Aleafia Health Inc. (TSX: ALEF) did what few Canadian cannabis companies have been able to so far: it posted a second straight quarter of positive cash flow.
On Wednesday, the Toronto-based producer reported its financials for the first quarter ending March 31, booking a positive adjusted EBITDA of $6.4 million and $13.7 million in net revenue.
While the company’s positive adjusted earnings before interest, taxes, depreciation and amortization grew quarter-over-quarter by $6.2 million, its net revenue increased 183 per cent from the previous quarter.
CEO Geoffrey Benic says its strategy of keeping administrative and production costs low allows the company to achieve record gross margins and positive cash flow unlike its industry peers.
Aleafia reported 85 per cent gross margin on cannabis net revenue, and production costs of $0.31 per gram in the first quarter.
“The prudent allocation of capital instituted over the course of 2019 is reflected in streamlined expenses, a fifth consecutive quarter of solid revenue growth, and industry-leading gross margin among North American cannabis industry reporting issuers,” Benic said in a statement. “With a fully licensed infrastructure now in place, we look forward to leveraging our lean, integrated production ecosystem for operational and financial success.”
The company said a net loss of $6.2 million in the first quarter was mainly due to non-cash items. Changes in value of inventory sold cost Aleafia $6.2 million in Q1, while amortization and depreciation expenses totaled $2 million, and deferred income tax expenses came in at $1.7 million, according to the press release.
In November, Aleafia completed an inaugural outdoor grow harvest at its Port Perry facility in Ontario, yielding 12,747 kilograms of dried cannabis in total, with an industry-low $0.10 a gram production costs.
Low-cost outdoor production helped the company secure a number of wholesale deals with Canadian producers, like Tilray Inc. (NASDAQ: TLRY), as the industry ramps up cannabis 2.0 product releases.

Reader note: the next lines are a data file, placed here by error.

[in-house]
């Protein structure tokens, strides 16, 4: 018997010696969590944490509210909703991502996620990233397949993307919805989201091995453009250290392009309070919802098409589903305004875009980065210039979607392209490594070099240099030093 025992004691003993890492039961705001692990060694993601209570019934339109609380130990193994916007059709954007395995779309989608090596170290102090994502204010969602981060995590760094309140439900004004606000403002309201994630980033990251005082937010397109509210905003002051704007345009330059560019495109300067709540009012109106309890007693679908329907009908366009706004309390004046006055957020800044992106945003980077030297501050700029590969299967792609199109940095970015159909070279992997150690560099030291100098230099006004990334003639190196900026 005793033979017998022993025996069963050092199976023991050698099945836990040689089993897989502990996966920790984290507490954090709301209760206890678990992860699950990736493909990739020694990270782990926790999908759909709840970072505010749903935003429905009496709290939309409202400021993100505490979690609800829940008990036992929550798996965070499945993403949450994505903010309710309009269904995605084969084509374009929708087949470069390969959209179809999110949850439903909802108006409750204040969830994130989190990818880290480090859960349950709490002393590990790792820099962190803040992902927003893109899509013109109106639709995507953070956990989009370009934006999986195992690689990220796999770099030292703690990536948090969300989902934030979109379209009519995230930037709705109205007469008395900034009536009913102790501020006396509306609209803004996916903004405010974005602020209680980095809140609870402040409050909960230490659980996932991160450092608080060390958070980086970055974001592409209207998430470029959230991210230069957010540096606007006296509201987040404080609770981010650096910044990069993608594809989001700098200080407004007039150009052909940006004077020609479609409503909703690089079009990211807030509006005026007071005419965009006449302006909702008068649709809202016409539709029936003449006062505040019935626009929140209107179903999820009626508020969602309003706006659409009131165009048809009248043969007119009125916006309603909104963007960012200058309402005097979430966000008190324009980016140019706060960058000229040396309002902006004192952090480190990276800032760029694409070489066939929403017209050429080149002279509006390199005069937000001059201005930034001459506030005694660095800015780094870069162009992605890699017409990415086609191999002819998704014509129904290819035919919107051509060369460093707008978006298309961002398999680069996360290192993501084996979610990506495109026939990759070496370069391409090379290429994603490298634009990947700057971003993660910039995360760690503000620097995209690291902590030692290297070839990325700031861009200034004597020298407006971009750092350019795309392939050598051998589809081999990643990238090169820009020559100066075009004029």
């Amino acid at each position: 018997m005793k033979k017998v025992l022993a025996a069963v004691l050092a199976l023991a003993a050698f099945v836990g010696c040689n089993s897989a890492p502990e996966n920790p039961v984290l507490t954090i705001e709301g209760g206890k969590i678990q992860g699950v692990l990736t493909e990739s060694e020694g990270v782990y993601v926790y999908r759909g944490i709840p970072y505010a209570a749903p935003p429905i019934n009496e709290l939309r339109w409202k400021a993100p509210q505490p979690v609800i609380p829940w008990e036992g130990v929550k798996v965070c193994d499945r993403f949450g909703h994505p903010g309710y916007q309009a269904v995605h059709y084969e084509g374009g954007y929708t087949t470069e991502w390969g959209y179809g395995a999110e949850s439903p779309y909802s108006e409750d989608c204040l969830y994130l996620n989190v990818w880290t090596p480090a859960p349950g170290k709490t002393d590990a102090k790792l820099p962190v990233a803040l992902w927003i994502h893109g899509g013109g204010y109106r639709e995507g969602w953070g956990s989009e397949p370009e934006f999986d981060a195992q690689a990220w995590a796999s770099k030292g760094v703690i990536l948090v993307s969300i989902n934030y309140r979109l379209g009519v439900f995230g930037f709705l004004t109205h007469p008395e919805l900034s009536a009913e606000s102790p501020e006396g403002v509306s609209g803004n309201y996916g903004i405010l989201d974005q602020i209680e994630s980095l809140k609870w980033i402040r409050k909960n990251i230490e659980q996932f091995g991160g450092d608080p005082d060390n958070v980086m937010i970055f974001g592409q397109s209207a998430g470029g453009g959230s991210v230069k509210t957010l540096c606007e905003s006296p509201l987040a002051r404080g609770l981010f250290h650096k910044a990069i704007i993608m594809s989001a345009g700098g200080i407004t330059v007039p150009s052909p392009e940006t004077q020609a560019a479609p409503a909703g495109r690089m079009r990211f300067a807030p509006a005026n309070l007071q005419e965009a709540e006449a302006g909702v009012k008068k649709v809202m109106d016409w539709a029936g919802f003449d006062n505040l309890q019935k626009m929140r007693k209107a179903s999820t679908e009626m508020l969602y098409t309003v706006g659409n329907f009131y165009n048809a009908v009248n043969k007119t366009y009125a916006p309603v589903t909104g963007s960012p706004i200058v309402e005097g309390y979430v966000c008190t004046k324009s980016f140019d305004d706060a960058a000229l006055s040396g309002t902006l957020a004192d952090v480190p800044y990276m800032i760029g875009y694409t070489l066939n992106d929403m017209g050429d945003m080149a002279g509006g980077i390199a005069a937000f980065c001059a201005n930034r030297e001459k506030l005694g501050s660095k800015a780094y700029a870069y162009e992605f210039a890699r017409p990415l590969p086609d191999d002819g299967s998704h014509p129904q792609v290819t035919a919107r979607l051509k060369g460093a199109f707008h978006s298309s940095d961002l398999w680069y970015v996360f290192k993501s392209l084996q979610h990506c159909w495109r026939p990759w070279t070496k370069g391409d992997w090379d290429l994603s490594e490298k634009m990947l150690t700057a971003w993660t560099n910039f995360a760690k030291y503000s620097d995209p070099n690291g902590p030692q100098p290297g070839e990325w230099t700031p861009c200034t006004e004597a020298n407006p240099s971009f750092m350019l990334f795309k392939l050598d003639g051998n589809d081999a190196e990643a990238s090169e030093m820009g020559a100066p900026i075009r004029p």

Of the firm’s reported $13.7 million net cannabis revenues in Q1, $11.6 million came from wholesale sales.
Aleafia wants bigger piece of cannabis 2.0 pie
But Aleafia received a Health Canada licence amendment on May 6 to expand its Paris, Ontario facility for extraction purposes.
The company says it intends to turn its low-cost weed production into its own extract-based products like vapes, sublingual strips, candies and other value-added formats. Aleafia said it will leverage the expertise and intellectual property of strategic partners to reduce research and development costs and speed up the production of the 2.0 products.
“In the second half of 2020 we look forward to introducing an exciting roster of new cannabis 2.0 product formats tailored to health and wellness consumers while further expanding the reach of our existing product portfolio,” Benic said.
As for the 2020 growing season, Benic told Mugglehead earlier this month that the COVID-19 pandemic would not slow planting and production.
Read more: Outdoor cannabis licences almost double
To cope with stay-at-home orders, the company has been conducting its medical cannabis consultations virtually, and started a delivery service for its patients.
On May 12, Aleafia said it received a Health Canada licence amendment to expand its outdoor facility by 60 acres, bringing the total licensed area it can cultivate on up to 86 acres.
Despite the Aleafia’s bullish outlook, shares of the company have fallen 18 per cent since the Toronto Stock Exchange opened this week.
On Monday, Aleafia took a hit from investors after it announced it entered an agreement for a $13 million bought financing deal. The company said it intends to use the net proceeds of the offering for working capital and general corporate purposes.
At the end of the first quarter, Aleafia held $35 million in cash, cash equivalents and marketable securities.
Top image via Aleafia Health